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Journal of Neurosurgical Sciences 2020 February;64(1):1-15

DOI: 10.23736/S0390-5616.16.03843-1


lingua: Inglese

Cranioplasty in neurosurgery: is there a way to reduce complications?

Nicola ACCIARRI 1 , Giorgio PALANDRI 1, Andrea CUOCI 1, Adelaide VALLUZZI 1, Giuseppe LANZINO 2

1 Department of Neurosurgery, IRCCS, Bellaria Hospital, Bologna, Italy; 2 Department of Neurological Surgery, Rochester, MN, USA


BACKGROUND: Cranioplasty (CPL) is a surgical procedure that has still a high rate of complications, although it is commonly considered an easy and routine operation. In the literature, cranioplasty complications may rise up to 41% of cases, and the most frequently reported are infections, autologous bone flap resorption, and hematomas. Although possible, poor cosmetic results are rarely mentioned.
METHODS: We retrospectively analyzed the cases of 313 patients who underwent 377 surgical procedures for cranioplasty and reoperations for complications between 2008 and 2014. In other 2 patients we performed a new surgical procedure for the prosthesis fracture. Pediatric patients (aging from 5 to 17 years) have been included in this series in order to compare the complication rate between adult and pediatric populations. The clinical-radiological follow-up of these 313 patients lasted between 1 and 6 years.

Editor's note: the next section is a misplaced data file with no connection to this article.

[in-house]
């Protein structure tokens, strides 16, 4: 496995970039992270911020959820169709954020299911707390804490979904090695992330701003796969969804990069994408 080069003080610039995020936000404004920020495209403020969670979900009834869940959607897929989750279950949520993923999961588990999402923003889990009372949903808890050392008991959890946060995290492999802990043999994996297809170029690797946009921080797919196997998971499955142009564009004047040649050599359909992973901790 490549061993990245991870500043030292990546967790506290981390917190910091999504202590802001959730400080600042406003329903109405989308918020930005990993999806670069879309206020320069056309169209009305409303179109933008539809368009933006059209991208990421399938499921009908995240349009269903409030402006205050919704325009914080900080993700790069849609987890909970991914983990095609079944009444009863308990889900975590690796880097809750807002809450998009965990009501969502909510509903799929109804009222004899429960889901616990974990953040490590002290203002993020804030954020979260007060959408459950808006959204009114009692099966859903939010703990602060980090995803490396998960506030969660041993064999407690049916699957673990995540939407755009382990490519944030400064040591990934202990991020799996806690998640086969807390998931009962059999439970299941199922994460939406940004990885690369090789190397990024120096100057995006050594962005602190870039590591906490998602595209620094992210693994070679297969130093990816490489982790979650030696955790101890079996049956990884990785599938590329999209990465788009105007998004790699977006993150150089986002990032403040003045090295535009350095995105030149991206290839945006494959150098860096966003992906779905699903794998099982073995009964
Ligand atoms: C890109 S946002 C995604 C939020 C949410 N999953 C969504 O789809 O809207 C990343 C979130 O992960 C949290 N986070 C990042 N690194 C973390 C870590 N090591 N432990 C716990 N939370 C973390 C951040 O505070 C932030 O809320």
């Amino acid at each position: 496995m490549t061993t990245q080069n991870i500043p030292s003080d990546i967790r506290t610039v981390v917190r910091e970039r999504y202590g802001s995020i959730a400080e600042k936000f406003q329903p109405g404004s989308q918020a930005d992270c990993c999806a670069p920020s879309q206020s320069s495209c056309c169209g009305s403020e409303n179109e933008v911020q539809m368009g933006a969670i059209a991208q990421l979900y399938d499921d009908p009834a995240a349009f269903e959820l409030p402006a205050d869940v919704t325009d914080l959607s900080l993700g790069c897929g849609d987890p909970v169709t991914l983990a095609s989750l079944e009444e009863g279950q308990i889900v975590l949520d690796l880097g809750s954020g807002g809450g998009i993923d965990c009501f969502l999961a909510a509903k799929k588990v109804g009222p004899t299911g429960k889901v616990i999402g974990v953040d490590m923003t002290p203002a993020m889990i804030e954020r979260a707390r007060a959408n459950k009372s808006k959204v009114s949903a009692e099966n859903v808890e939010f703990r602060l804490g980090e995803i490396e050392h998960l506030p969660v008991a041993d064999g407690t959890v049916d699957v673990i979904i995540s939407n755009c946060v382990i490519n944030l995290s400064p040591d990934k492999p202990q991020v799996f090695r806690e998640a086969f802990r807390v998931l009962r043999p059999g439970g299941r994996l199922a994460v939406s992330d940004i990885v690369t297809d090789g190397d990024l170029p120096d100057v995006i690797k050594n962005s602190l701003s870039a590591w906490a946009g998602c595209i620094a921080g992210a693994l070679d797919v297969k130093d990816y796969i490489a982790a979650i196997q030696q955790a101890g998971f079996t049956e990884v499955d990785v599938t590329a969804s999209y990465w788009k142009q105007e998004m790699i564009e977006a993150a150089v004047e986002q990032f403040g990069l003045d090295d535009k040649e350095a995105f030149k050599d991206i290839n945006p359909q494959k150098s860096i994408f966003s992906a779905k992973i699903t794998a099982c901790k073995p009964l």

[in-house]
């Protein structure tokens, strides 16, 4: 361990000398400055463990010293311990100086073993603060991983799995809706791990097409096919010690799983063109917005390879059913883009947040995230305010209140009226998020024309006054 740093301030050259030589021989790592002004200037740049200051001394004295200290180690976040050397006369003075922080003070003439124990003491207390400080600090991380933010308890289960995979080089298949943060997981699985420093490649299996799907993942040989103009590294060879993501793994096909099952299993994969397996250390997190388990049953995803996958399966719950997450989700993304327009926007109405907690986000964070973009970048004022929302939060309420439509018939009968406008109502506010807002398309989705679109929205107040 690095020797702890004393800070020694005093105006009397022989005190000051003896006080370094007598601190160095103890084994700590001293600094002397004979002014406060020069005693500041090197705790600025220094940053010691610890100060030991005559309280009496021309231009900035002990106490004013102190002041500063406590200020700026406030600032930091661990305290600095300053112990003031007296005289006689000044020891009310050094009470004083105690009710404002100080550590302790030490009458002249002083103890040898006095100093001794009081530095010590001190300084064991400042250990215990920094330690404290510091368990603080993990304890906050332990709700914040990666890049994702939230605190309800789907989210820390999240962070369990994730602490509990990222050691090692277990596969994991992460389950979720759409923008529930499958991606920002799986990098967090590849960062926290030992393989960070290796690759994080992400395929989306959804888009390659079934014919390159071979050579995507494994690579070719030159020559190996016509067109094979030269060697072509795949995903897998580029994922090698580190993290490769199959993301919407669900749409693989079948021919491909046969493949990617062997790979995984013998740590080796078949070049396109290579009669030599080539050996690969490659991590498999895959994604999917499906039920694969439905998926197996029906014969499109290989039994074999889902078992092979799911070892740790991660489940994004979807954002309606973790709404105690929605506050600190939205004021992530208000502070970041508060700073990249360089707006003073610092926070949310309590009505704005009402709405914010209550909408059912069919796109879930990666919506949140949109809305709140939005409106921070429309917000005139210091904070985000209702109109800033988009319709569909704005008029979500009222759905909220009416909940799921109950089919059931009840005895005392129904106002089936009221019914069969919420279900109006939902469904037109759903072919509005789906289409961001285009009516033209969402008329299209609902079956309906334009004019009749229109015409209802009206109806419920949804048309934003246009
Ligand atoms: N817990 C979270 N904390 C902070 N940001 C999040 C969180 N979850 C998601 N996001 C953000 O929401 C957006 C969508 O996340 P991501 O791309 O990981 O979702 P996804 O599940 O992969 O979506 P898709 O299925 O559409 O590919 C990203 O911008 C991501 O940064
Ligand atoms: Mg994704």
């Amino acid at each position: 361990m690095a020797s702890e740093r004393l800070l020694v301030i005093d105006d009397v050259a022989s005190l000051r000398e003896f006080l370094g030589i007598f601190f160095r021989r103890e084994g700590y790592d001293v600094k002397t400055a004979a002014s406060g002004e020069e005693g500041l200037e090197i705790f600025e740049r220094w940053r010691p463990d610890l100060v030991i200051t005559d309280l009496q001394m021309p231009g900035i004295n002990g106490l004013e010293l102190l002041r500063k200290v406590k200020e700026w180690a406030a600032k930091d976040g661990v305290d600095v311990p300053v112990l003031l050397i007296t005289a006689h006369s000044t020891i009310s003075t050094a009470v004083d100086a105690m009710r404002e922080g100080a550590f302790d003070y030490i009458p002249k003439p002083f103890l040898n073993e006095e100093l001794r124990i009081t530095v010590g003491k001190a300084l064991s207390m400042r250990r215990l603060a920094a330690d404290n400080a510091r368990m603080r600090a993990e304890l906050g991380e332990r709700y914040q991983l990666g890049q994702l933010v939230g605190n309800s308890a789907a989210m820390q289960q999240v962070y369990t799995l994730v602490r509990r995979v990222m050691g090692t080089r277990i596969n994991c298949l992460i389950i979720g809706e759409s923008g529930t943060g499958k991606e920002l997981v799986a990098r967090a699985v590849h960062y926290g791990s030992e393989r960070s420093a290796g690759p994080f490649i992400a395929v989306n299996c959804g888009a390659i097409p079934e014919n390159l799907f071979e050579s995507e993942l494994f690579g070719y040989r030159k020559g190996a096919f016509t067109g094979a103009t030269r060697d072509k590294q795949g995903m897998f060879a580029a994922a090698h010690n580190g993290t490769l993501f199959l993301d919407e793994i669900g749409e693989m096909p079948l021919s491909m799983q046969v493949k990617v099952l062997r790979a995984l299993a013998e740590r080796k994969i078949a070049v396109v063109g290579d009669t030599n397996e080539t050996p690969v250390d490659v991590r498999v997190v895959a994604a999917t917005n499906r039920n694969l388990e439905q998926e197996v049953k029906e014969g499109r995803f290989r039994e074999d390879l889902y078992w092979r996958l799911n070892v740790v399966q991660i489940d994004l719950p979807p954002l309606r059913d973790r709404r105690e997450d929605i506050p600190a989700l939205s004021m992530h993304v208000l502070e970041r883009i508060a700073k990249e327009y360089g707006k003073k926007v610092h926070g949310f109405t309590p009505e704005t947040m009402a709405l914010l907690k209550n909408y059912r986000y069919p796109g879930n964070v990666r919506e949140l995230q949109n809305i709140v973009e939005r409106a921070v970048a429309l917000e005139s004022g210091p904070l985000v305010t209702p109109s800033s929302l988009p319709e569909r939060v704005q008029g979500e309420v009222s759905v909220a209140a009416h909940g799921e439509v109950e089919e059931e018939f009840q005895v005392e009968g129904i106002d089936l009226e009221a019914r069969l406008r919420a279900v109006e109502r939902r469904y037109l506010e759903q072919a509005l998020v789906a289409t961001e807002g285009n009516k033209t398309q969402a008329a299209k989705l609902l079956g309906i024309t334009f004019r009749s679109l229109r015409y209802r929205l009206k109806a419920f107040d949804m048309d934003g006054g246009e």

RESULTS: Overall complications for cranioplasty were seen in 38 (12.14%) out of the 313 patients. However, complications requiring surgical therapy were seen in 28 patients who underwent 64 new surgical procedures. Adult male patients represented the majority of the group with cranioplasty complications. In the pediatric group we have not observed any complication requiring more than a clinical observation. Infections and autologous bone resorption were the most frequent complications reported in this series; however, we observed a poor cosmetic result as a concomitant but separate complication in more than 26% of our 313 patients.
CONCLUSIONS: In this paper we present an overview of all the possible complications of cranioplasty reported in the literature, comparing them with those observed in our series. We also discuss critically the most evident causes of complications, suggesting, when possible, solutions to avoid or limit them.

KEY WORDS: Infection; Bone resorption; Decompressive craniectomy; Complications

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